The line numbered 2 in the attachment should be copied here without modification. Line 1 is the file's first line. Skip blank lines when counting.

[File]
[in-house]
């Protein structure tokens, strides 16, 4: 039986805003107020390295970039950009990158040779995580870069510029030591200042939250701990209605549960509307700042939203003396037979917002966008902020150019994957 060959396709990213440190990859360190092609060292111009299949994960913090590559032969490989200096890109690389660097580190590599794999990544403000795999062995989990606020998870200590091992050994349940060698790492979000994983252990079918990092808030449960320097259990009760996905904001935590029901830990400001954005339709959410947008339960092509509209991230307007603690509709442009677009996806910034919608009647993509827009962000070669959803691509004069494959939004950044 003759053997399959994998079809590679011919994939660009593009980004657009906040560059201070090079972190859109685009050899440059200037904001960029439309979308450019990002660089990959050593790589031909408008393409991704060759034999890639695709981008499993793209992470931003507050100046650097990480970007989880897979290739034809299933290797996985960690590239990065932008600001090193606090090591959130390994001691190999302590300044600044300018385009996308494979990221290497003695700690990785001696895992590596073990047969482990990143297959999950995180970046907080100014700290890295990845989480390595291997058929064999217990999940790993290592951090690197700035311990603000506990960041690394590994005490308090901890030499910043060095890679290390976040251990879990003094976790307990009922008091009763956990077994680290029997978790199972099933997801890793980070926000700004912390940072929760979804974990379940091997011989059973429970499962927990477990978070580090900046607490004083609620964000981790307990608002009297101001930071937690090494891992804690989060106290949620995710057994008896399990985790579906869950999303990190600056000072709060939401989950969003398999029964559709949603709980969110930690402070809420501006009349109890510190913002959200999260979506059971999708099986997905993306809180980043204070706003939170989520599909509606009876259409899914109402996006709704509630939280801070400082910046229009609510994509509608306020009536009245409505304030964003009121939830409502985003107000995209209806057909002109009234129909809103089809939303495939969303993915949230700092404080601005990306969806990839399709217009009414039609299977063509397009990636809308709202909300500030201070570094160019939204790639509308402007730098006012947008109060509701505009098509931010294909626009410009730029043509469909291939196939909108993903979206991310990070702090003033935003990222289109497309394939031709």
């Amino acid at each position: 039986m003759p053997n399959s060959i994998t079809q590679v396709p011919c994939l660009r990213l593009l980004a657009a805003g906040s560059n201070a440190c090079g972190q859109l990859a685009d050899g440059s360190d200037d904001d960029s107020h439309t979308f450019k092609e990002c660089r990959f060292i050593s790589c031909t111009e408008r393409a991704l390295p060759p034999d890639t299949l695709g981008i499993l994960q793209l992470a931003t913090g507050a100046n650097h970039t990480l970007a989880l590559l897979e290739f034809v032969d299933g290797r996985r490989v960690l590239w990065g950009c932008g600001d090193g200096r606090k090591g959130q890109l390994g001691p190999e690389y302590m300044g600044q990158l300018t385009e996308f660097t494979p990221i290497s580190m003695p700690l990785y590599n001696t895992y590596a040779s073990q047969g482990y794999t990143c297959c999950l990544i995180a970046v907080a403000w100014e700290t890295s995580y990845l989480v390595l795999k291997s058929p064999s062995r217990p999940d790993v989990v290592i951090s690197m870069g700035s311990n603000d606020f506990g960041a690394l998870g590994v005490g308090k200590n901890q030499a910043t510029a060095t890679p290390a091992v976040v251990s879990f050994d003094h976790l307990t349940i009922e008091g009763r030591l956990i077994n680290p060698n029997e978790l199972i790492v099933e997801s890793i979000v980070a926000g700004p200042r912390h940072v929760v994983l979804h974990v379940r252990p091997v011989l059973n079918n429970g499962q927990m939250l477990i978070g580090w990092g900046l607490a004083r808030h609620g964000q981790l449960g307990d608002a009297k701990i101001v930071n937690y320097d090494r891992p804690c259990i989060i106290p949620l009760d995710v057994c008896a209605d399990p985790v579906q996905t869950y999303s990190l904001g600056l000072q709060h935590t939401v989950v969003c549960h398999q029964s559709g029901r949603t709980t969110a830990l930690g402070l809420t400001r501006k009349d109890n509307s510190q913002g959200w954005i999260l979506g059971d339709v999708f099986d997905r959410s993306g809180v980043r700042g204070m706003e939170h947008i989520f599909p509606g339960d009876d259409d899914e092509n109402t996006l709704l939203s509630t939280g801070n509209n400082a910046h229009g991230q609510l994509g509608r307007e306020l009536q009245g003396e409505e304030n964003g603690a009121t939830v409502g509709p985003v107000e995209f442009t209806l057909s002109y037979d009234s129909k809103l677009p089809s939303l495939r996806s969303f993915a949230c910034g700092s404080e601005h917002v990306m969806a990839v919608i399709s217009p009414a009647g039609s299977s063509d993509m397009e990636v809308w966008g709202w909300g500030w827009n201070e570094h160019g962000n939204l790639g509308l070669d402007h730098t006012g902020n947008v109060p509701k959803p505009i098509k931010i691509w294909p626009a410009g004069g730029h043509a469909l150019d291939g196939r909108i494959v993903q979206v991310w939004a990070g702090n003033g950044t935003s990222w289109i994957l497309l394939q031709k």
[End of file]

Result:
């Protein structure tokens, strides 16, 4: 039986805003107020390295970039950009990158040779995580870069510029030591200042939250701990209605549960509307700042939203003396037979917002966008902020150019994957 060959396709990213440190990859360190092609060292111009299949994960913090590559032969490989200096890109690389660097580190590599794999990544403000795999062995989990606020998870200590091992050994349940060698790492979000994983252990079918990092808030449960320097259990009760996905904001935590029901830990400001954005339709959410947008339960092509509209991230307007603690509709442009677009996806910034919608009647993509827009962000070669959803691509004069494959939004950044 003759053997399959994998079809590679011919994939660009593009980004657009906040560059201070090079972190859109685009050899440059200037904001960029439309979308450019990002660089990959050593790589031909408008393409991704060759034999890639695709981008499993793209992470931003507050100046650097990480970007989880897979290739034809299933290797996985960690590239990065932008600001090193606090090591959130390994001691190999302590300044600044300018385009996308494979990221290497003695700690990785001696895992590596073990047969482990990143297959999950995180970046907080100014700290890295990845989480390595291997058929064999217990999940790993290592951090690197700035311990603000506990960041690394590994005490308090901890030499910043060095890679290390976040251990879990003094976790307990009922008091009763956990077994680290029997978790199972099933997801890793980070926000700004912390940072929760979804974990379940091997011989059973429970499962927990477990978070580090900046607490004083609620964000981790307990608002009297101001930071937690090494891992804690989060106290949620995710057994008896399990985790579906869950999303990190600056000072709060939401989950969003398999029964559709949603709980969110930690402070809420501006009349109890510190913002959200999260979506059971999708099986997905993306809180980043204070706003939170989520599909509606009876259409899914109402996006709704509630939280801070400082910046229009609510994509509608306020009536009245409505304030964003009121939830409502985003107000995209209806057909002109009234129909809103089809939303495939969303993915949230700092404080601005990306969806990839399709217009009414039609299977063509397009990636809308709202909300500030201070570094160019939204790639509308402007730098006012947008109060509701505009098509931010294909626009410009730029043509469909291939196939909108993903979206991310990070702090003033935003990222289109497309394939031709």